Profile of Charles BabcockEditor at Large, Cloud
Member Since: 11/15/2013
News & Commentary Posts: 3430
Charles Babcock is an editor-at-large for InformationWeek and author of Management Strategies for the Cloud Revolution, a McGraw-Hill book. He is the former editor-in-chief of Digital News, former software editor of Computerworld and former technology editor of Interactive Week. He is a graduate of Syracuse University where he obtained a bachelor's degree in journalism. He joined the publication in 2003.
Articles by Charles Babcock
posted in April 2010
The merits of MongoDB, a NoSQL database management system, are detailed by its CEO.
An appliance built on open source code enables enterprises to build a pool of virtual servers and manage them as a private cloud.
Managing virtual machines, especially now that more of them they carry mission-critical workloads, remains a top concern among IT managers who have deployed virtualized servers in the data center, according to a survey on the floor of Interop in Las Vegas.
Verizon Business is branching out into cloud services, including identity management, in partnership with Novell.
Two young companies, neither of them leaders in traditional software development, have teamed up to pull enterprise Java programmers into cloud development. In this case, the cloud is specifically the Force.com data centers that already host Salesforce.com's CRM applications. It's an unlikely pairing, but it just might work.
Built on the Spring Framework, VMForce is a cloud development platform for enterprise Java developers.
Enterprise Linux customers with premium support get an open gateway to use on Amazon's EC2.
A cloud management platform makes workload building and monitoring tools available for general use.
Two former Rackspace employees form a spin-off to support the Cassandra open source database.
A cloud startup promises to save companies $1 million on IT -- or it will make up the difference.
Comprehensive systems management software covers the full Oracle stack from applications to disk drives, company says.
New features in the distro's latest version will make it possible to run heavy I/O servers, such as database servers, in a virtual machine under Linux, company says.
At the Under the Radar showcase for cloud start-ups, I was struck by how relational database, one of the defining technologies of a previous era, has become outmoded in this one. In example after example, it was obvious SQL and structured data tables are no longer the right way to go about handling data.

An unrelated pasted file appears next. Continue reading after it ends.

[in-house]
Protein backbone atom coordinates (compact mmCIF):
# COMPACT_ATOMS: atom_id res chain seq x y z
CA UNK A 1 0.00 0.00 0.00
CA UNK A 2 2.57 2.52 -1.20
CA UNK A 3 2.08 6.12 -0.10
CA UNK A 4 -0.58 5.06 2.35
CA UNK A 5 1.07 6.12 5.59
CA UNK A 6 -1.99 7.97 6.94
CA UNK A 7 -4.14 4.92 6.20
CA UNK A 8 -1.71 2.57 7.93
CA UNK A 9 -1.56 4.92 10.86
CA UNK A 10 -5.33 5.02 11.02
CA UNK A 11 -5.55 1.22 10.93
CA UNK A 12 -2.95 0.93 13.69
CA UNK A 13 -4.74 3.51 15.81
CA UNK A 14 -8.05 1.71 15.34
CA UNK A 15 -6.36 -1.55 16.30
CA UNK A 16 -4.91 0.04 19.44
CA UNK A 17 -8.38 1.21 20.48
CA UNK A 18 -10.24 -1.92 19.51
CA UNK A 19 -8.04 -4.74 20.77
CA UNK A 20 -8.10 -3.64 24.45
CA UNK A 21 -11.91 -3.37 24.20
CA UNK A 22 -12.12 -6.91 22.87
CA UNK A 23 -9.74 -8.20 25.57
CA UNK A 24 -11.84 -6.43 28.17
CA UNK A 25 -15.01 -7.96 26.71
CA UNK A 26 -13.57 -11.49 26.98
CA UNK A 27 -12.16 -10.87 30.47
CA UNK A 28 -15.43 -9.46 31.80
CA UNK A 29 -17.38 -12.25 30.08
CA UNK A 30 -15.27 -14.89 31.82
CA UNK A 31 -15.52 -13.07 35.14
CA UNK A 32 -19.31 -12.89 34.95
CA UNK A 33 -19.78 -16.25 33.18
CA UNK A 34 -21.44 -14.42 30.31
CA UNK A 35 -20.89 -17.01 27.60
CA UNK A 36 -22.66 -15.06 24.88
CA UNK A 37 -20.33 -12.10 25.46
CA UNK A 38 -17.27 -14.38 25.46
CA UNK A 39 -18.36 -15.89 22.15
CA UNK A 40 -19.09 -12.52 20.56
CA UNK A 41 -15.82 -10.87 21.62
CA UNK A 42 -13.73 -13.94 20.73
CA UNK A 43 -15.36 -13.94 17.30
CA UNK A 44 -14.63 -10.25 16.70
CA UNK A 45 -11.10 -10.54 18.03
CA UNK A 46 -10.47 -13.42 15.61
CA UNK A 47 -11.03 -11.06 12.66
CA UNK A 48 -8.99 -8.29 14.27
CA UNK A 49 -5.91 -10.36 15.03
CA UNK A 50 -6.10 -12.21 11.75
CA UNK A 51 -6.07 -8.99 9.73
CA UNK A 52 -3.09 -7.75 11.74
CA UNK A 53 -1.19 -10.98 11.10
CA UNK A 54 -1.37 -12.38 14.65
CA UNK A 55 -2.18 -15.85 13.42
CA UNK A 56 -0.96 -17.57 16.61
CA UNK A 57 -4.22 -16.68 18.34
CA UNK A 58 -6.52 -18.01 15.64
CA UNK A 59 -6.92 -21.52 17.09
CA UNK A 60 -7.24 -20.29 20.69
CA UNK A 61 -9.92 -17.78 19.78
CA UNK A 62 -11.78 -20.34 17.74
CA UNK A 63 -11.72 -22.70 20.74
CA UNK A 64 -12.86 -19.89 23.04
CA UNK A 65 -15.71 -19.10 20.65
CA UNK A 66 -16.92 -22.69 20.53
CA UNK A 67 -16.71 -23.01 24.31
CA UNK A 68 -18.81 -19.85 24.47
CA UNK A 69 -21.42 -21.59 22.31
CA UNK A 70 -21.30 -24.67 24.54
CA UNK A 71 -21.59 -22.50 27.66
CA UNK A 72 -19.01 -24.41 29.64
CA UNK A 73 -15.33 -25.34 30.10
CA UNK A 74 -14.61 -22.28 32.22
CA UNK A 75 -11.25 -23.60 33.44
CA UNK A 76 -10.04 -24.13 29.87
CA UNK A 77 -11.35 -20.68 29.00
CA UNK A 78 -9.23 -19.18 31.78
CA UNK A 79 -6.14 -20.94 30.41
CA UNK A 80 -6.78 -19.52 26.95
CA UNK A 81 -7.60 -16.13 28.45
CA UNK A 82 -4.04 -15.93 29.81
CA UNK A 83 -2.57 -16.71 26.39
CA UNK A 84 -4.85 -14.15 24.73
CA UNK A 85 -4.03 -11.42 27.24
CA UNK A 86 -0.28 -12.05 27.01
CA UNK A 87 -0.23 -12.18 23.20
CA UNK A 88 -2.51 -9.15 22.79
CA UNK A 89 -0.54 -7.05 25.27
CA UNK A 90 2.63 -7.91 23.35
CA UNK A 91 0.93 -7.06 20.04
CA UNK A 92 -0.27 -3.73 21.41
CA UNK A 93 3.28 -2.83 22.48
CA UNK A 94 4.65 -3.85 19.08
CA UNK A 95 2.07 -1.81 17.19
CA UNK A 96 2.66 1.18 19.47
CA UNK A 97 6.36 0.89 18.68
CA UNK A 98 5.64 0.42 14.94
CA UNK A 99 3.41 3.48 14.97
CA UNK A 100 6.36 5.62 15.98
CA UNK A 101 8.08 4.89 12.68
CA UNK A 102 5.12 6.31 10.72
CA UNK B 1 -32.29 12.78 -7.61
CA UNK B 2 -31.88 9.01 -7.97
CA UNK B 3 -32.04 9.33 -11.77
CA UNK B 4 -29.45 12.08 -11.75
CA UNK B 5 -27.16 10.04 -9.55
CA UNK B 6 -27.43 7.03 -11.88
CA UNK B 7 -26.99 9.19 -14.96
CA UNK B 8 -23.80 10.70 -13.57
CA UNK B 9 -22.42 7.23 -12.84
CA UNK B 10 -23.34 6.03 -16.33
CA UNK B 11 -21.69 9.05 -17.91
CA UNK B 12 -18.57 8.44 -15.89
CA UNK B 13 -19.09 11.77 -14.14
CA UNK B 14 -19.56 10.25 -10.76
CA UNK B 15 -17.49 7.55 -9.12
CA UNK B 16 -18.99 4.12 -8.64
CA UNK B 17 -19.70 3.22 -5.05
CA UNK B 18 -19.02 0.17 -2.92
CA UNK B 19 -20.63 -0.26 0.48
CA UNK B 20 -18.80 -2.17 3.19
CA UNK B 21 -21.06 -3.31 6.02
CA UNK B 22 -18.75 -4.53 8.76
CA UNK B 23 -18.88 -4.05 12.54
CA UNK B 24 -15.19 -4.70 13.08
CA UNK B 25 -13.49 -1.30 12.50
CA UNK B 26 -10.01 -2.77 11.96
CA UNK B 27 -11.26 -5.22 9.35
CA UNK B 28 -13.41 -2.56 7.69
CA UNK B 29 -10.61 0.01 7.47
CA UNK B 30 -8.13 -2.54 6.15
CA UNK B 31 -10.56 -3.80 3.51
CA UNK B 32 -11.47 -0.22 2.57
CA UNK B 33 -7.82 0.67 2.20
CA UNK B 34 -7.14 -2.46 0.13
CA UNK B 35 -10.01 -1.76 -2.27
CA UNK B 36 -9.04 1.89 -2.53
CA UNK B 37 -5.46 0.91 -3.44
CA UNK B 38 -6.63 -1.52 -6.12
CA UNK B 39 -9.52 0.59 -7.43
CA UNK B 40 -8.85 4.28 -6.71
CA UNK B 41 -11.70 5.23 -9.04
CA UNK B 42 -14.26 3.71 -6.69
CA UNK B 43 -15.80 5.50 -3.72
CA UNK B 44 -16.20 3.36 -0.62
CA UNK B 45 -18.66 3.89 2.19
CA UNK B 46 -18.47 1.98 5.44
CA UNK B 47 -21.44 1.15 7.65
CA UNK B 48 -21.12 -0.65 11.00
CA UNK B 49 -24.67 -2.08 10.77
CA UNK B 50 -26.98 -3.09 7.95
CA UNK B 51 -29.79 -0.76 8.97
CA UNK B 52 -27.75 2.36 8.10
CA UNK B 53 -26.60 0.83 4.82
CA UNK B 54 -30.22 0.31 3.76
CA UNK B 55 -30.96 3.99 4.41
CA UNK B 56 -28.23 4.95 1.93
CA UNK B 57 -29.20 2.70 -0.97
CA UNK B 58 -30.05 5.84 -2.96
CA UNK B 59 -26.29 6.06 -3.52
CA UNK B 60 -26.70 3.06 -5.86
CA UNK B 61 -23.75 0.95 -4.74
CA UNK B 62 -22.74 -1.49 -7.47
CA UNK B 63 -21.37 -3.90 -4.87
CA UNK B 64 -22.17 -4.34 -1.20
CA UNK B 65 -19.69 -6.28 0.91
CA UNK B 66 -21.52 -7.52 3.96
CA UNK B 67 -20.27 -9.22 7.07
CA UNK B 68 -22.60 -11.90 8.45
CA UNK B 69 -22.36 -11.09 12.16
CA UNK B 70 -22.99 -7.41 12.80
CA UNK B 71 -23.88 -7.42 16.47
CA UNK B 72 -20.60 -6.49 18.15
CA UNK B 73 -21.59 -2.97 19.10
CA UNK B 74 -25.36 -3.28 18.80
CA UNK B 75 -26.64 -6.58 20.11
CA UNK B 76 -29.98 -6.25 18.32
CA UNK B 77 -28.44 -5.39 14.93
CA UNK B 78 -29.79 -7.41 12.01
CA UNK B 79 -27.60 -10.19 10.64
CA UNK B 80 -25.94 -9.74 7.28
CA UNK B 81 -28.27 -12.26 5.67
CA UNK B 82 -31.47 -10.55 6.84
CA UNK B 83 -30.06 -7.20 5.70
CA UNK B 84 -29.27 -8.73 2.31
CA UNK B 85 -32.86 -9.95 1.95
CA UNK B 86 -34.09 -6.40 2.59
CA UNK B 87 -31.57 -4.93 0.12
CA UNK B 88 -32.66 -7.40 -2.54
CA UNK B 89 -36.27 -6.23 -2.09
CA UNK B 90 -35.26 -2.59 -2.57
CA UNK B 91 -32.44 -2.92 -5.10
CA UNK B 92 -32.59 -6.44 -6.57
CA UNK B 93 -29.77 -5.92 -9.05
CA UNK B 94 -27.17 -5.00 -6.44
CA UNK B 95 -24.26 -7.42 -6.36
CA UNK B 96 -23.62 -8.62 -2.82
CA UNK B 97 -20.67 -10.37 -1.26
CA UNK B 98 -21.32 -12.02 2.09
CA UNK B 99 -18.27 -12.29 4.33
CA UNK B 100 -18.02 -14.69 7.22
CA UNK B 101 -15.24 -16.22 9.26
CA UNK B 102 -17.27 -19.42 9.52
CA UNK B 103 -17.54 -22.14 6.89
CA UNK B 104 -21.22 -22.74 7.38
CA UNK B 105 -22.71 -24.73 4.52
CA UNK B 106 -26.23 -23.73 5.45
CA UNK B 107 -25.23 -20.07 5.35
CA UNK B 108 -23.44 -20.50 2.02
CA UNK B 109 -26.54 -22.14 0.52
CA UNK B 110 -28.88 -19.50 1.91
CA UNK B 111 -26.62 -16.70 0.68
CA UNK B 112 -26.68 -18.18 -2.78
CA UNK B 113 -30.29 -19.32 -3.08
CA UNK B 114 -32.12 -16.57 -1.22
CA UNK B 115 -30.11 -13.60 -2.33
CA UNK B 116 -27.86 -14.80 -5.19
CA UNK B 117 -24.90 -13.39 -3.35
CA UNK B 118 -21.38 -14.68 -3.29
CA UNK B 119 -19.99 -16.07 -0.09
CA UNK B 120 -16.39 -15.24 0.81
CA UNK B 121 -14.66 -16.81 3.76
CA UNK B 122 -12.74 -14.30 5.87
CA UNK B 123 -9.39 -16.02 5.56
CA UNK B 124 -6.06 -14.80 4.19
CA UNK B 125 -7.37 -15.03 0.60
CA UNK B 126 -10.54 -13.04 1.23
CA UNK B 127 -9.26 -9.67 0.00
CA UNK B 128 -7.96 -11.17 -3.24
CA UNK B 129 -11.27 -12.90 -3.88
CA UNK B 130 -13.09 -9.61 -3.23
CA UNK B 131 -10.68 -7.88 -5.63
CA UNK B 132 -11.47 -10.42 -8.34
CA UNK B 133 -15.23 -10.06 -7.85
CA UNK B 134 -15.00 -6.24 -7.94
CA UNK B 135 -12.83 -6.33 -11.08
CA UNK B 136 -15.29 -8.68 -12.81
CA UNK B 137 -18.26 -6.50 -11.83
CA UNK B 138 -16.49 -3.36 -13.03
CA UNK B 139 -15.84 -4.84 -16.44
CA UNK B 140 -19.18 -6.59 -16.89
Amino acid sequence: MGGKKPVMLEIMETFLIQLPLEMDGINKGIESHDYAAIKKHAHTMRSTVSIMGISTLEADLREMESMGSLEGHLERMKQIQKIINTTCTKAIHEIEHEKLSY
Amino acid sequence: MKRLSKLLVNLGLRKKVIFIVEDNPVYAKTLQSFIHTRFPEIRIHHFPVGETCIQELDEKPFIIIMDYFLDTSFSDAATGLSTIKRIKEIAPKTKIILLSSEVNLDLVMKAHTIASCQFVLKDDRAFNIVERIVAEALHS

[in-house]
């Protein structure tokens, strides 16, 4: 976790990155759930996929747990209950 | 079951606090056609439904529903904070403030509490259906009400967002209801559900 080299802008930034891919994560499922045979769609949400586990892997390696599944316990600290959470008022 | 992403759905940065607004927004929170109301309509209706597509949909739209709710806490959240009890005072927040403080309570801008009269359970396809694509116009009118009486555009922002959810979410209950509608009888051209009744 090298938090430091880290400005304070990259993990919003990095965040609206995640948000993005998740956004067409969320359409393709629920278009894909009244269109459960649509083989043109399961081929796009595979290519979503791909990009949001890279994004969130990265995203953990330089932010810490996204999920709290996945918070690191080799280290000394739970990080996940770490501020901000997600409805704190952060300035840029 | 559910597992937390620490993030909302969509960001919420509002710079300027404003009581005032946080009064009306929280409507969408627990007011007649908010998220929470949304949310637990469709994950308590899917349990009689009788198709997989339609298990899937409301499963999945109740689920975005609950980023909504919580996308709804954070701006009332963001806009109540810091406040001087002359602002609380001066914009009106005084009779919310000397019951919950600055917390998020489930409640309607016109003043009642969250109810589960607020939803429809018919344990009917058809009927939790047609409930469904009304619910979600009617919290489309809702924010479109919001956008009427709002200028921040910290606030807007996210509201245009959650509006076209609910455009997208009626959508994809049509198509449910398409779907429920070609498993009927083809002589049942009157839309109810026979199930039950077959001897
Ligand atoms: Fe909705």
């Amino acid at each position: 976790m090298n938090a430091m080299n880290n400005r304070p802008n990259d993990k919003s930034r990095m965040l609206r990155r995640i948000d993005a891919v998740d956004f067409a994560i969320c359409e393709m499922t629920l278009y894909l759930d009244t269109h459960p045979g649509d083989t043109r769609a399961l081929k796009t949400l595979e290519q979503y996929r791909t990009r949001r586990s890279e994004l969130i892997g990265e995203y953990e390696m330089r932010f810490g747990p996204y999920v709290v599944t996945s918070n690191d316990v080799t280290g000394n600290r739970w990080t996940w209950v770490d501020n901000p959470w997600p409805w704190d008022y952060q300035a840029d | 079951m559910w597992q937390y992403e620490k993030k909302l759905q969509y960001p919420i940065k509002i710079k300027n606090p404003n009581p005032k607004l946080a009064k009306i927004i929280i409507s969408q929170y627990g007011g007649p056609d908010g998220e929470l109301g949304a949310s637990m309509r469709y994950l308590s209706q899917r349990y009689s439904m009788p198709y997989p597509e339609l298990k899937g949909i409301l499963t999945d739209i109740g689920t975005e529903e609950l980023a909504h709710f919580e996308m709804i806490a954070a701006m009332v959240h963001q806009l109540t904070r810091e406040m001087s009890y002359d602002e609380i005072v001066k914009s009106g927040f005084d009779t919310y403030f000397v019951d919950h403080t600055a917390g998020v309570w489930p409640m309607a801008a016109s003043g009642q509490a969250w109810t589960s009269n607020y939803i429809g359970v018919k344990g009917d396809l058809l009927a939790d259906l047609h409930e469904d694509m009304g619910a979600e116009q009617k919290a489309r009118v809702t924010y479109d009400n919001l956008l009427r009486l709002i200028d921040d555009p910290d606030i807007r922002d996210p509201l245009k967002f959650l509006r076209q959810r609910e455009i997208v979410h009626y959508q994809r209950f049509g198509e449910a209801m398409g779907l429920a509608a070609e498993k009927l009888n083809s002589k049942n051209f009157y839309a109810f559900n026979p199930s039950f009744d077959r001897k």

Data cleansing, integration, and master data management are rolled into Talend's 4.0 version of its data integration system.
By acquiring Rabbit Technologies, VMware unit SpringSource will become a supplier of tools for building service-oriented cloud applications.
The annual Linux developer meet-up is underway in San Francisco, with code producers and maintainers looking at ways to improve the process and bring in new blood.
Memcached serves as the core, but Gear6 enhances distributed cache management with persistence and a wider range of data types.
A hardware appliance multiplies the work of open source Memcached to expand the cache memory available to Web servers.
Ongoing development of the MySQL open source system is in Oracle's best interest, the company says, as it prepares to announce the public beta of MySQL 5.5.
A data analysis system running in a virtual machine sets a benchmark record, disproving the fear that virtualization overhead slows results.
Eucalyptus Systems, the supplier of open source APIs that are Amazon EC2 compatible, has teamed up with GroundWork, a supplier of data center systems management.
The trans-Atlantic 451 Group has its eye on how cloud computing is developing in Europe and the rest of the world as well as the U.S.
Large software companies are a special kind of business where their investment in existing code becomes a larger and larger drag on how fast they can move and what they can do next. The advent of cloud computing challenges big companies to change. Watching Oracle and Microsoft respond offers a study in contrasts.
The developer of an on-demand application built atop Salesforce.com has added data portability.
An important alignment occurs April 7 that will probably win little fanfare. Eucalyptus Systems, the supplier of open source APIs that are Amazon EC2 compatible, has teamed up with GroundWork, a supplier of data center systems management. GroundWork wants to gaze into the private cloud, which in the future, may often be a Eucalyptus-based stack.
The trans-Atlantic 451 Group has its eye on how cloud computing is developing in Europe and the rest of the world as well as the U.S. The old adage that European IT lags the U.S. by a couple of years applies to cloud computing--more than that when it comes to infrastructure as a service.
I had the chance recently to talk to Kia Bahnia, CTO of BMC Software, the systems management vendor. He reminded me how virtualization is first and foremost about running applications, not saving capital expenses or reducing the server footprint in the data center. Think "applications." When it comes to cloud computing, ditto.
The San Francisco supplier of services for running Ruby applications in the cloud now supports JRuby used with Java applications.